Editorials

Port throws lifeline to Olympia Harbor Patrol

YAY: OLYMPIA PORT

The Olympia Harbor Patrol, which was on the verge of disbanding because of funding woes, got a savior last week. We’d hoped the Port of Olympia or other government agency could pool resources with the city to keep this 23-member volunteer patrol afloat; it provides information and occasionally rescue help to boaters. That’s exactly what has happened. The city is providing about $8,000 of the $18,000 yearly cost for a boat and fuel as part of a three-year agreement. The port commission is to be commended.

BOO: EX-TENINO CHIEF

The city of Tenino must repay the state Department of Retirement Systems about $86,462 worth of pension benefits that had been paid out to former police chief John Hutchings, according to DRS, which audited city books. The chief had exceeded the hours of his contract at the city, which limited his hours as a condition of his getting pension payments. The excess hours is one reason cited by Mayor Bret Broderson for firing the police chief. The firing recently drew protesters to city hall and led to a town council vote of no-confidence in the mayor, but there’s obviously more to this story.

YAY: TUMWATER VOTE

Tumwater voters did a smart thing Tuesday by endorsing a small tax increase for street repairs, with 68 percent voting in favor. The 10-year measure raises the sales tax by 0.2 percentage points to 8.9 percent, highest in Thurston County. Proposition 1 initially raises $812,000 a year for sidewalk and paving repairs, which the city is falling behind on. The vote shows people will pay more when they see the need and trust how their dollars are spent.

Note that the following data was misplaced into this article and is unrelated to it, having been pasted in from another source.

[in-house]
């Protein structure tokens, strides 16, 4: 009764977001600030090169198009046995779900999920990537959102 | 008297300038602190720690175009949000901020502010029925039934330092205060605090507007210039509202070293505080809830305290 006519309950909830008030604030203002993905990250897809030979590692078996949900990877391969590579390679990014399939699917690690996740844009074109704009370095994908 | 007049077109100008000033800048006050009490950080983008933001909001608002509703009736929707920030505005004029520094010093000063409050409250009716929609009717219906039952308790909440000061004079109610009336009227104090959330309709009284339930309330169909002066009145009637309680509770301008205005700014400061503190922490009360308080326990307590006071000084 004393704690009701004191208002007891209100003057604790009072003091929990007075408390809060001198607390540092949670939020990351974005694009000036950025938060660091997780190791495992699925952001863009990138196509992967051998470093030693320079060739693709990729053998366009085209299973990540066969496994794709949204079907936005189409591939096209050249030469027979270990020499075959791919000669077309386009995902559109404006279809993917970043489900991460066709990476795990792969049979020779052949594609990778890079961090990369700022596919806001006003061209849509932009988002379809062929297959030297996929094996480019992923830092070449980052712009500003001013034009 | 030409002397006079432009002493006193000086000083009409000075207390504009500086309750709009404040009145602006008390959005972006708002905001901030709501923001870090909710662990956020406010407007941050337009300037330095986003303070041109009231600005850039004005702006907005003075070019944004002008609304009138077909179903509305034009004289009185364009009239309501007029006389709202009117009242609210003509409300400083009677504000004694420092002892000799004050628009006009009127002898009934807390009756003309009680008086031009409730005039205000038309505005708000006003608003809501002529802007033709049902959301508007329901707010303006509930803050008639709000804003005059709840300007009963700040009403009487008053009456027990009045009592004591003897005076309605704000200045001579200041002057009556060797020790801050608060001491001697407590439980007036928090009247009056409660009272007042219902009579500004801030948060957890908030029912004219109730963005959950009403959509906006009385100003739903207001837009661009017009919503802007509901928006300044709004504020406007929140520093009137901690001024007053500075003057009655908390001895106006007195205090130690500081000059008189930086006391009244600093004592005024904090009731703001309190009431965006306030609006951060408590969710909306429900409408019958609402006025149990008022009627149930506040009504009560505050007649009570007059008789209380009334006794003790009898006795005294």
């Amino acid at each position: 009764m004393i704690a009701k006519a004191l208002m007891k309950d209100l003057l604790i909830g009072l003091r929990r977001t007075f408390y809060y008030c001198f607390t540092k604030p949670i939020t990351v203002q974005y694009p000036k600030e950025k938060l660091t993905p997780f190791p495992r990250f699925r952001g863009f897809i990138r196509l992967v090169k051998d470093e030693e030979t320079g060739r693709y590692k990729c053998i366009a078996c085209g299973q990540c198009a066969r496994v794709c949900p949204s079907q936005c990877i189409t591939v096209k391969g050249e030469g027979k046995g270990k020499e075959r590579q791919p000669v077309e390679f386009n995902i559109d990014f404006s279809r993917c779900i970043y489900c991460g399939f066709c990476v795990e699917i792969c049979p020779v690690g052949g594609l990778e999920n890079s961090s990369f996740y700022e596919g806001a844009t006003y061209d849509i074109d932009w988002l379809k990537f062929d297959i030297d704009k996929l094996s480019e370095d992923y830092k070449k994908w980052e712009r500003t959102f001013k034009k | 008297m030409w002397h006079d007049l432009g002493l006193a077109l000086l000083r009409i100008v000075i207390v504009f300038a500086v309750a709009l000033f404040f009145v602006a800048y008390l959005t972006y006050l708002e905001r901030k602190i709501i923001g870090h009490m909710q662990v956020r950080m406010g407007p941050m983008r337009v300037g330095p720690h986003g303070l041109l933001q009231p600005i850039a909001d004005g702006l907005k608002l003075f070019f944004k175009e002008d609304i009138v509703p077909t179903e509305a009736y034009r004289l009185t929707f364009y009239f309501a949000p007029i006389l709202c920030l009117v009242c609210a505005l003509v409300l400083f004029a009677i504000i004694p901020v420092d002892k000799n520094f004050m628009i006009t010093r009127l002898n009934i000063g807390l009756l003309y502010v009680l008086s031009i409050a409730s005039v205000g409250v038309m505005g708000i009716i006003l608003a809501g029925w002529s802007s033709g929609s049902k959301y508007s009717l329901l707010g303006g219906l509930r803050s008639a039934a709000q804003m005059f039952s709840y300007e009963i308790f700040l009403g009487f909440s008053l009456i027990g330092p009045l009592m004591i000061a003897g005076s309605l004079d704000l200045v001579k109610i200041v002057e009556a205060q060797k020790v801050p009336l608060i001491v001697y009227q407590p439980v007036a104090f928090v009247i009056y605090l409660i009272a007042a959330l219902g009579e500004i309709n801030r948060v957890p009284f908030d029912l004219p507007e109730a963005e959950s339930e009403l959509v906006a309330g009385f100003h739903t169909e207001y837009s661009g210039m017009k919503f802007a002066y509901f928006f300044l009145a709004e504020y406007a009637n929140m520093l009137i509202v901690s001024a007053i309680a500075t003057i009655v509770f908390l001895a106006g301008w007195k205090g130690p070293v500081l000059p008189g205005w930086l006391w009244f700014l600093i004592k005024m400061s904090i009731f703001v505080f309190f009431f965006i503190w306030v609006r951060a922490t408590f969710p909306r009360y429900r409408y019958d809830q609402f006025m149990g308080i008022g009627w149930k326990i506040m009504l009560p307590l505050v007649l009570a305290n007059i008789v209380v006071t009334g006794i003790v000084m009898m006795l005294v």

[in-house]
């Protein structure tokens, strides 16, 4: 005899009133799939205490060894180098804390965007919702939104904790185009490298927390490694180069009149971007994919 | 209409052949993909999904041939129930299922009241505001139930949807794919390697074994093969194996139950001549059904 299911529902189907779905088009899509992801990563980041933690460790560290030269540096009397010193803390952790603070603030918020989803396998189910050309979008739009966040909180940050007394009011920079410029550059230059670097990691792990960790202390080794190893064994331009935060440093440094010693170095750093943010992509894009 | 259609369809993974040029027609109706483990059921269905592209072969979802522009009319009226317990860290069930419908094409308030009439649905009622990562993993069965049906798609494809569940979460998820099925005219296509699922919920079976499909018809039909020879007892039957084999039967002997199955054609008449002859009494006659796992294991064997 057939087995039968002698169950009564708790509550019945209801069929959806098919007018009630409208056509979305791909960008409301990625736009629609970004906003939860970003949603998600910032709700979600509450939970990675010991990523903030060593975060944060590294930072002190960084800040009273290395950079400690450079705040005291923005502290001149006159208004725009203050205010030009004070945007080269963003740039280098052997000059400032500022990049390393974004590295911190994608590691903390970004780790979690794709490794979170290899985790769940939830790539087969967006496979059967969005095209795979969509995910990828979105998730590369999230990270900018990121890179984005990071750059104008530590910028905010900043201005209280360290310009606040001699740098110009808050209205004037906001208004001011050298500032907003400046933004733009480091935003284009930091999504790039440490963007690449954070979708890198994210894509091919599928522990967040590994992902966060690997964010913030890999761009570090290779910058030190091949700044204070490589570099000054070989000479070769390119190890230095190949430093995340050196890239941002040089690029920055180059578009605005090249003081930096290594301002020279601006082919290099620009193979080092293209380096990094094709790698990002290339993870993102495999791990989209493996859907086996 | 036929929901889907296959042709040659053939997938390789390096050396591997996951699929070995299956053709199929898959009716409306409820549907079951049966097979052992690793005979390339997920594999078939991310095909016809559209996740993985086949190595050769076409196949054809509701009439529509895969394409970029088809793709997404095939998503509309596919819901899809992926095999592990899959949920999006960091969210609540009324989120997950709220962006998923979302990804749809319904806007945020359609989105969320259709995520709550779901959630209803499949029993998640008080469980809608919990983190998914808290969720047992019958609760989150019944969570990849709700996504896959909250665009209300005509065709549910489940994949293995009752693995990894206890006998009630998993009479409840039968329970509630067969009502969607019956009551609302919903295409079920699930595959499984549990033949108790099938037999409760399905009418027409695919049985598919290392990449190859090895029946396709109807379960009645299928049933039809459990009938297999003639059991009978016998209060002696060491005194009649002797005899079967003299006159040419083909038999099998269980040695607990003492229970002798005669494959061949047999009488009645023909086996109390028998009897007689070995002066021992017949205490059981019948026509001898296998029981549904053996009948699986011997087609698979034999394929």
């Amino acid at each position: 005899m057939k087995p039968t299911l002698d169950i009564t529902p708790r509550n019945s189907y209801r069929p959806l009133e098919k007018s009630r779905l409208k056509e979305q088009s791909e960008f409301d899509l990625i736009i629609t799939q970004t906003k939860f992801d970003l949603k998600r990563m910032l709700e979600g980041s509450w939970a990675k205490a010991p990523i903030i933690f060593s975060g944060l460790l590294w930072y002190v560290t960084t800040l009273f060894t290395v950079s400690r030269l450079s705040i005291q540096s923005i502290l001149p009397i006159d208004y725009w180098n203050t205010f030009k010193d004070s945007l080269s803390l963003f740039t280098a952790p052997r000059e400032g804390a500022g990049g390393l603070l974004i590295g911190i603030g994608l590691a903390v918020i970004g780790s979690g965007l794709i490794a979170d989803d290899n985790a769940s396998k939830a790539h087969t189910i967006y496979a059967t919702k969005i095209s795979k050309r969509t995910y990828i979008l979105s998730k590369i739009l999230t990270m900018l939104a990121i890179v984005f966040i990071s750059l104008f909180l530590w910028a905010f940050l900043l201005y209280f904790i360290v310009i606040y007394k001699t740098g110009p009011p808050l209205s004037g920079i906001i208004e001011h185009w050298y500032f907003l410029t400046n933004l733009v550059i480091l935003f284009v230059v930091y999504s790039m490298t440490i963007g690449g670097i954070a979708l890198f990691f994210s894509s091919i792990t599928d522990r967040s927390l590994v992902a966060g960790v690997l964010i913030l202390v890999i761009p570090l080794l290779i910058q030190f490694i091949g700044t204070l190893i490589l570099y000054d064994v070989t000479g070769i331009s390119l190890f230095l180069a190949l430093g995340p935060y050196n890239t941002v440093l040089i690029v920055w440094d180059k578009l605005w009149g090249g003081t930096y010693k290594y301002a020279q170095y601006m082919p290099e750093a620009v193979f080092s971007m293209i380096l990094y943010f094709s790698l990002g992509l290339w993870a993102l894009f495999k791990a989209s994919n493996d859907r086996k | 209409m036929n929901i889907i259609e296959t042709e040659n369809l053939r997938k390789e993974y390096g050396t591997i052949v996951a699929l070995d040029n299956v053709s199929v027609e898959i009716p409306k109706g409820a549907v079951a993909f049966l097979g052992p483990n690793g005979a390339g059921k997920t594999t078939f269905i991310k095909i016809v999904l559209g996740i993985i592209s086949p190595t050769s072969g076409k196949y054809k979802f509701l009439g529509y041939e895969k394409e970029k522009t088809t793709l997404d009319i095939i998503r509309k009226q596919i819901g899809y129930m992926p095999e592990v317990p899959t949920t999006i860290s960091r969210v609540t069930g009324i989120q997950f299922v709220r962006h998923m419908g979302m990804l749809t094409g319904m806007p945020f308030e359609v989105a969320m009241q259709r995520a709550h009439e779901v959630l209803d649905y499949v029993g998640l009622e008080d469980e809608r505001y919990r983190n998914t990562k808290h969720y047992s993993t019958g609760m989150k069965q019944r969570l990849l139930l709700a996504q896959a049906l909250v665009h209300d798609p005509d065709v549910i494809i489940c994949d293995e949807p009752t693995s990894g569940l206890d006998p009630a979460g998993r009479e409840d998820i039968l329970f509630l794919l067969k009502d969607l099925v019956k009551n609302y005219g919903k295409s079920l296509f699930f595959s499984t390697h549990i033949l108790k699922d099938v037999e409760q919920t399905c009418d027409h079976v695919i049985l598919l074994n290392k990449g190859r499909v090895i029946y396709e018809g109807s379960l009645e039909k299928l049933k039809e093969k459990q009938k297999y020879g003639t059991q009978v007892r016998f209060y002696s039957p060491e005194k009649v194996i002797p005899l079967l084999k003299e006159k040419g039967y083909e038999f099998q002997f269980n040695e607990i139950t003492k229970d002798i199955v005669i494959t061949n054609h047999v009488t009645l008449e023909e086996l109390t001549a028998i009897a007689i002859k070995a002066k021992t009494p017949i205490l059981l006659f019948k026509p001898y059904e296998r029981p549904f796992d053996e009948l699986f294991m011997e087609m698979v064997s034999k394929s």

BOO: SUSAN FAGAN

State Rep. Susan Fagan, R-Pullman, resigned her House seat Friday after it came to light that some of her expense reports were fabricated. House authorities said she submitted “several thousand” dollars of questionable travel charges for reimbursement over a 10-month period in 2014. The Legislative Ethics Board is investigating and could order repayment and penalties. So far, it looks like the House system of checking voucher claims is working as intended by requiring lawmakers to cite the reasons they made trips.

YAY: KIWANIS GARDEN

President Barack Obama’s team is finally learning what a lot of us have known for years: The Olympia Kiwanis Club operates a Good Bank Garden that is a tremendous community asset. The project has grown over the years, operating on multiple sites and producing 25,000 to 35,000 pounds of fresh vegetables a year for charity. Kiwanis president Dave Peeler and Thurston County Food Bank director Robert Coit were invited for a community leader briefing at the White House where they were asked to show how they are making a difference locally. This recognition was earned.

YAY: DISASTER DONORS

Last week’s earthquake that killed more than 7,040 people in Nepal, Tibet and India is prompting many donors to open their wallets to help. We applaud that effort, but Secretary of State Kim Wyman and Attorney General Bob Ferguson say there are often scammers at work after disasters. They recommend going with reputable charities that are equipped to help with disaster relief, noting that the give.org website run by the Better Business Bureau is a good place to see which charities meet the BBB’s 20 standards of accountability. More charities information is available at Wyman’s agency, via 1-800-332-4483.

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